Indian contractor Larsen & Toubro (L&T) has won a contract to build a 237km stretch of India’s first high-speed rail scheme.
The company beat three other Indian bidders, and will lay track between Vapi and Vadodara as part of the 508km Mumbai-Ahmedabad line.
The contract includes an 88km viaduct, four stations and one depot.
L&T was up against Afcons Infrastructure, IRCON International and a consortium led by NCC and Tata Project to the $3.3bn work.
The Indian government had encouraged national firms to bid as part of a policy to promote self-reliance in rail schemes.
The line will use Japanese bullet train technology (see further reading). However, according to Engineering News-Record, sources in the Indian railway ministry said prices charged by Japanese companies for designing and building the project were too steep for the National High Speed Rail Corporation, the government agency developing it.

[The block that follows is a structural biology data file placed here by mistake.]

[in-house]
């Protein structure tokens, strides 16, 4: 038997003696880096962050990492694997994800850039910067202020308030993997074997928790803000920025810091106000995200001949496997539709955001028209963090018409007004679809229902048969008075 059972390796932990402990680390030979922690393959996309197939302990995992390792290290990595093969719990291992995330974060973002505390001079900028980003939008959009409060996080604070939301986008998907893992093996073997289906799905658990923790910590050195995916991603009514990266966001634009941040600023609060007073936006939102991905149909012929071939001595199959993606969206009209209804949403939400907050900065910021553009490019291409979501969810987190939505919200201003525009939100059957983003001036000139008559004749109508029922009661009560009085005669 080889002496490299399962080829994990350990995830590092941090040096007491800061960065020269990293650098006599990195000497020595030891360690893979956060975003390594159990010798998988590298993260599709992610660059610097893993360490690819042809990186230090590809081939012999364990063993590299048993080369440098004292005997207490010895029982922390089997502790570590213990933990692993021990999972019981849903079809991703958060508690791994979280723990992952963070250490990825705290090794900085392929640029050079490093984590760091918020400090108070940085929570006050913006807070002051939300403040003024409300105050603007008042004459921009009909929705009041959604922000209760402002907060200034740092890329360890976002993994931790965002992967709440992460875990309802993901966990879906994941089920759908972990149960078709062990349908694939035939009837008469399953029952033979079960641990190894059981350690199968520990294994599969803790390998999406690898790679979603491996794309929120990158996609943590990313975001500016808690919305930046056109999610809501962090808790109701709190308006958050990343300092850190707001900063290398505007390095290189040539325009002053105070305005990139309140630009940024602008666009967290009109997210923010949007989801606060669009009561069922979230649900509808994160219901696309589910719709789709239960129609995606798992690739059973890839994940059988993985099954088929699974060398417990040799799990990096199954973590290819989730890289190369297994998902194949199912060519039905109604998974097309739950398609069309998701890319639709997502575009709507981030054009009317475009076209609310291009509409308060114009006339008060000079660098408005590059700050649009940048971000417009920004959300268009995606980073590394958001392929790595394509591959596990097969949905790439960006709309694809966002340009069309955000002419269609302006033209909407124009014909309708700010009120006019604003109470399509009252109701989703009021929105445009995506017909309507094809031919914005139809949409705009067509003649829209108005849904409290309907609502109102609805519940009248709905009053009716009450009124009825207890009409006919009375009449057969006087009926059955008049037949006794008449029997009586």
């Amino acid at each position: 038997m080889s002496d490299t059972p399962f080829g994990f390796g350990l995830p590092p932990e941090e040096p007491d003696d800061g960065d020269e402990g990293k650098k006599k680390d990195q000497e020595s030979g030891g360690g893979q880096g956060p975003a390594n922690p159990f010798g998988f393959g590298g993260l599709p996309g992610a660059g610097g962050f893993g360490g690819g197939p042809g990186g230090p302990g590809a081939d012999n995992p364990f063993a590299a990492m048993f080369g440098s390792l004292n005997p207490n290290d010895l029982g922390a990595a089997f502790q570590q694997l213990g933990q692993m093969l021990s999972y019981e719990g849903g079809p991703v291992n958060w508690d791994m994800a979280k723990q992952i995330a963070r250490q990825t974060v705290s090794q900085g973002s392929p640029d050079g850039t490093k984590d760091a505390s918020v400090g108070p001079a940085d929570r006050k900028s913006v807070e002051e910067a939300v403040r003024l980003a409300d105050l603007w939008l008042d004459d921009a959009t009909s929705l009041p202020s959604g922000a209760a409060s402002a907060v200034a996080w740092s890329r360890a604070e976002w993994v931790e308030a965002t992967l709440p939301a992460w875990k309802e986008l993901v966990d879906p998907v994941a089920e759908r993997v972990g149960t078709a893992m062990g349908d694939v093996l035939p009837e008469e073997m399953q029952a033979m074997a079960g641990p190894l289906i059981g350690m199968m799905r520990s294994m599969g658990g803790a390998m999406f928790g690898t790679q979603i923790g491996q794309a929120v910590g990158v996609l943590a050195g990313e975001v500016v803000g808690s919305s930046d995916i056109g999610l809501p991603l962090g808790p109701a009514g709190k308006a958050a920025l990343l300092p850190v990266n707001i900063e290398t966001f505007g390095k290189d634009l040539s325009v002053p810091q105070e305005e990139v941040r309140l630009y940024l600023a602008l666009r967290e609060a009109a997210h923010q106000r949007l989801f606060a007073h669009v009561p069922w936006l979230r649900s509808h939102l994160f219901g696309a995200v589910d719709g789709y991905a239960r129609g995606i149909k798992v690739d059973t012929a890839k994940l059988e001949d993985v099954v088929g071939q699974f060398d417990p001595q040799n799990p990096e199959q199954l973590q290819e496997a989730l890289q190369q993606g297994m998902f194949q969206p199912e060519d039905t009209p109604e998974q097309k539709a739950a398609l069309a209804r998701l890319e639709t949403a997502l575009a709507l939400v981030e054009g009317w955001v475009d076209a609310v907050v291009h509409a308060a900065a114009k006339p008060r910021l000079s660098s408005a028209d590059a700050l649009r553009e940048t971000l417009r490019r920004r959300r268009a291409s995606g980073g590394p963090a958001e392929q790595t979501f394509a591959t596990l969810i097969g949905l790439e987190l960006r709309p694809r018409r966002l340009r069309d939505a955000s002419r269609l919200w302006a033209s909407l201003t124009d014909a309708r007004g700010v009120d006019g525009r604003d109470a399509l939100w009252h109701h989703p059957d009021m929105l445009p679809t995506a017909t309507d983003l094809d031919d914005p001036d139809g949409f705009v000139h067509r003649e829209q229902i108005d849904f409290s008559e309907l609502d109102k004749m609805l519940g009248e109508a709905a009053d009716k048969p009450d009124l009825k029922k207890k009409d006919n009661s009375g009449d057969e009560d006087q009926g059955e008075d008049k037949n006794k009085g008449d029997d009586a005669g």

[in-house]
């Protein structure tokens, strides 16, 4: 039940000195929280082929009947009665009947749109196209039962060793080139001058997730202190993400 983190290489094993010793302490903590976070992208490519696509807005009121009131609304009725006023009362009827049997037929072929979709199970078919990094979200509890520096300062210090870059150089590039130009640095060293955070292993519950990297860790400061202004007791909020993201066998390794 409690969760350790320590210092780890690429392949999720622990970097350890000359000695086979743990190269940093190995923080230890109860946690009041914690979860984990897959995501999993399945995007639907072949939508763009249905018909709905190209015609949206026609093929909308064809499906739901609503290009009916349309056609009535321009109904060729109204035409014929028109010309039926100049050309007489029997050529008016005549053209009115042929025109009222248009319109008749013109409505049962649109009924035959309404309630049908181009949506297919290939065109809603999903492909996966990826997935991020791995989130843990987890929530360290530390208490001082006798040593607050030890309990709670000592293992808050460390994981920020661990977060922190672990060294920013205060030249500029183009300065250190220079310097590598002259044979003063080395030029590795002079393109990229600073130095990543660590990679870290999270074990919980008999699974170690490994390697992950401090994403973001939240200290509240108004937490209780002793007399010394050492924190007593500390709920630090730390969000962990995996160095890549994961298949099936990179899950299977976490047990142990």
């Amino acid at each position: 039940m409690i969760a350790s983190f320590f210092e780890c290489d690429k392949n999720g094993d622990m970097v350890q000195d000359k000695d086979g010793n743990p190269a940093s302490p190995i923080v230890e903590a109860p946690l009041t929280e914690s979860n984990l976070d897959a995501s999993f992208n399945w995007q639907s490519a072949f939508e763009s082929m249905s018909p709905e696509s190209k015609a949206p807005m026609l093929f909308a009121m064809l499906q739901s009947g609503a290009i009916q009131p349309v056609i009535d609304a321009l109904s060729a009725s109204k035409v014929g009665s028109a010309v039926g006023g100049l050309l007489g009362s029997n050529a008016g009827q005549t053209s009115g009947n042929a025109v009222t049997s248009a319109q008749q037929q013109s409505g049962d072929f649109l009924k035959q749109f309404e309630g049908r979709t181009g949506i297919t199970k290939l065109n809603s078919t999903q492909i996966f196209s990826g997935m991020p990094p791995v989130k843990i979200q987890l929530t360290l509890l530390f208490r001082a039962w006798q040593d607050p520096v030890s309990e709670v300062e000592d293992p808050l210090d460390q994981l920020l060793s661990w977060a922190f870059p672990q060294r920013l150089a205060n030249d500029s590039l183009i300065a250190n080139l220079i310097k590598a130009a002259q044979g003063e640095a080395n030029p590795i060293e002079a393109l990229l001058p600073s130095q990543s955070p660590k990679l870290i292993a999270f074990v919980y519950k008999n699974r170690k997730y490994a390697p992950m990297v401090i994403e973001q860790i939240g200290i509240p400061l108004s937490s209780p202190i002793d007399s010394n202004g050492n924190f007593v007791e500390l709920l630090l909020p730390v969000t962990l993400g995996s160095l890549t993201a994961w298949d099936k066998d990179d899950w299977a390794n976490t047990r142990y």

The corporation is undertaking eight high-speed lines at a total cost of $17bn. Of this, $13.7bn is being loaned at 0.1% interest rate by the Japan International Cooperation Agency.
Other lines will run between Delhi and Amritsar, Varanasi, and Ahmedabad; from Mumbai to Hyderabad and Nagpur; between Varanasi and Kolkata and Chennai and Mysore.
Japanese companies are expected to provide shinkansen locomotives for the Mumbai-Ahmedabad route. The Indian government still has the option to pursue international bidding, although ENR comments that it is unlikely to choose Chinese trains given the frosty relations between India and China.
Image: India may use Japan’s shinkansen bullet trains for Mumbai line (Dreamstime)